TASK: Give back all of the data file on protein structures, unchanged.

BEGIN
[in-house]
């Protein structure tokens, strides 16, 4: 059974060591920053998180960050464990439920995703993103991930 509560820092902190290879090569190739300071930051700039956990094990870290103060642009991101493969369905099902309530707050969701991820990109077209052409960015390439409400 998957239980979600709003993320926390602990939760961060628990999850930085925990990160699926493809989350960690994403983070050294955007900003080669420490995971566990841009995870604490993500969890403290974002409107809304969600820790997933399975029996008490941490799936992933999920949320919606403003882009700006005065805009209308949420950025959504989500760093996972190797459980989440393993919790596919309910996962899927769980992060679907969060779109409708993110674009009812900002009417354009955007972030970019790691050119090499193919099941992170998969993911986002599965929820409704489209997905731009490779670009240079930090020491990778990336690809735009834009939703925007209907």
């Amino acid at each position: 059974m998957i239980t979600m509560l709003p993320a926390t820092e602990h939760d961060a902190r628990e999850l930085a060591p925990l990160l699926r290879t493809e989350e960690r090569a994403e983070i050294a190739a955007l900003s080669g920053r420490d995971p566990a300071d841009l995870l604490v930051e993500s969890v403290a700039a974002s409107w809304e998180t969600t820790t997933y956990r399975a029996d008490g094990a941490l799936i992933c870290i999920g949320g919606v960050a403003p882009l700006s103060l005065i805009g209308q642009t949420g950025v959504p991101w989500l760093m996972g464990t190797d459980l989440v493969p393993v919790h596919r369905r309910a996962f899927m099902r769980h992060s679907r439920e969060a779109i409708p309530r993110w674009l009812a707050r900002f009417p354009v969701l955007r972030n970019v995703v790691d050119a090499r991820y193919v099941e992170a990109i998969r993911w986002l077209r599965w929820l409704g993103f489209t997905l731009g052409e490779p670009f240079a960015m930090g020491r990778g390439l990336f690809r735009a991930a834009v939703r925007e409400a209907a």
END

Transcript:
[in-house]
């Protein structure tokens, strides 16, 4: 059974060591920053998180960050464990439920995703993103991930 509560820092902190290879090569190739300071930051700039956990094990870290103060642009991101493969369905099902309530707050969701991820990109077209052409960015390439409400 998957239980979600709003993320926390602990939760961060628990999850930085925990990160699926493809989350960690994403983070050294955007900003080669420490995971566990841009995870604490993500969890403290974002409107809304969600820790997933399975029996008490941490799936992933999920949320919606403003882009700006005065805009209308949420950025959504989500760093996972190797459980989440393993919790596919309910996962899927769980992060679907969060779109409708993110674009009812900002009417354009955007972030970019790691050119090499193919099941992170998969993911986002599965929820409704489209997905731009490779670009240079930090020491990778990336690809735009834009939703925007209907």
């Amino acid at each position: 059974m998957i239980t979600m509560l709003p993320a926390t820092e602990h939760d961060a902190r628990e999850l930085a060591p925990l990160l699926r290879t493809e989350e960690r090569a994403e983070i050294a190739a955007l900003s080669g920053r420490d995971p566990a300071d841009l995870l604490v930051e993500s969890v403290a700039a974002s409107w809304e998180t969600t820790t997933y956990r399975a029996d008490g094990a941490l799936i992933c870290i999920g949320g919606v960050a403003p882009l700006s103060l005065i805009g209308q642009t949420g950025v959504p991101w989500l760093m996972g464990t190797d459980l989440v493969p393993v919790h596919r369905r309910a996962f899927m099902r769980h992060s679907r439920e969060a779109i409708p309530r993110w674009l009812a707050r900002f009417p354009v969701l955007r972030n970019v995703v790691d050119a090499r991820y193919v099941e992170a990109i998969r993911w986002l077209r599965w929820l409704g993103f489209t997905l731009g052409e490779p670009f240079a960015m930090g020491r990778g390439l990336f690809r735009a991930a834009v939703r925007e409400a209907a």